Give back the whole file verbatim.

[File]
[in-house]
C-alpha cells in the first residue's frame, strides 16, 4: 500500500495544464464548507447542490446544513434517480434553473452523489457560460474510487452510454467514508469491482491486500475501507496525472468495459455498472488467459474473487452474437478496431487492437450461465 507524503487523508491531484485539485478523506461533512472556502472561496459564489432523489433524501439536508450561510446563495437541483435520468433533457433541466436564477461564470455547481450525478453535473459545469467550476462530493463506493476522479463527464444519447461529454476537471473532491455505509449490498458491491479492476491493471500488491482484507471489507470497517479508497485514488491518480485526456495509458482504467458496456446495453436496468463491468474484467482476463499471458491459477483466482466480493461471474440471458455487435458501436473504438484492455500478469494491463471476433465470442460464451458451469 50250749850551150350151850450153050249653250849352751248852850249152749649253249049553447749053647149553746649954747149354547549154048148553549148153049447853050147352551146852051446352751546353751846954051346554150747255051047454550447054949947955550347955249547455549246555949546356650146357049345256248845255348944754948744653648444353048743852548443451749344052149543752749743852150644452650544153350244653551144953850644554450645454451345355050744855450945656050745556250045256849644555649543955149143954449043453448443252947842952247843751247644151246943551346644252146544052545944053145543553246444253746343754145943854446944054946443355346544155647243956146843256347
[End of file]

[in-house]
C-alpha cells in the first residue's frame, strides 16, 4: 500500500495544464464548507447542490446544513434517480434553473452523489457560460474510487452510454467514508469491482491486500475501507496525472468495459455498472488467459474473487452474437478496431487492437450461465 507524503487523508491531484485539485478523506461533512472556502472561496459564489432523489433524501439536508450561510446563495437541483435520468433533457433541466436564477461564470455547481450525478453535473459545469467550476462530493463506493476522479463527464444519447461529454476537471473532491455505509449490498458491491479492476491493471500488491482484507471489507470497517479508497485514488491518480485526456495509458482504467458496456446495453436496468463491468474484467482476463499471458491459477483466482466480493461471474440471458455487435458501436473504438484492455500478469494491463471476433465470442460464451458451469 50250749850551150350151850450153050249653250849352751248852850249152749649253249049553447749053647149553746649954747149354547549154048148553549148153049447853050147352551146852051446352751546353751846954051346554150747255051047454550447054949947955550347955249547455549246555949546356650146357049345256248845255348944754948744653648444353048743852548443451749344052149543752749743852150644452650544153350244653551144953850644554450645454451345355050744855450945656050745556250045256849644555649543955149143954449043453448443252947842952247843751247644151246943551346644252146544052545944053145543553246444253746343754145943854446944054946443355346544155647243956146843256347